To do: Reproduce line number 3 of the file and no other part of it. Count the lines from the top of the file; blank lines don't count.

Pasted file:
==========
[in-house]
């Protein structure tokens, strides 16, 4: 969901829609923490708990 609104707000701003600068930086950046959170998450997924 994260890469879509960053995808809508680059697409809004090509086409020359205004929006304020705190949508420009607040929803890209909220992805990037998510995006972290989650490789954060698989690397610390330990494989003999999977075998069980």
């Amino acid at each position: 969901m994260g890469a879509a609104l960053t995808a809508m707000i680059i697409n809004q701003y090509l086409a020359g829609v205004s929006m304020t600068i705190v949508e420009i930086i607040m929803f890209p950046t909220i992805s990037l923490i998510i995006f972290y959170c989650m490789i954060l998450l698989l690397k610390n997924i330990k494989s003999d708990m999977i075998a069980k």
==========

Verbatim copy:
């Amino acid at each position: 969901m994260g890469a879509a609104l960053t995808a809508m707000i680059i697409n809004q701003y090509l086409a020359g829609v205004s929006m304020t600068i705190v949508e420009i930086i607040m929803f890209p950046t909220i992805s990037l923490i998510i995006f972290y959170c989650m490789i954060l998450l698989l690397k610390n997924i330990k494989s003999d708990m999977i075998a069980k």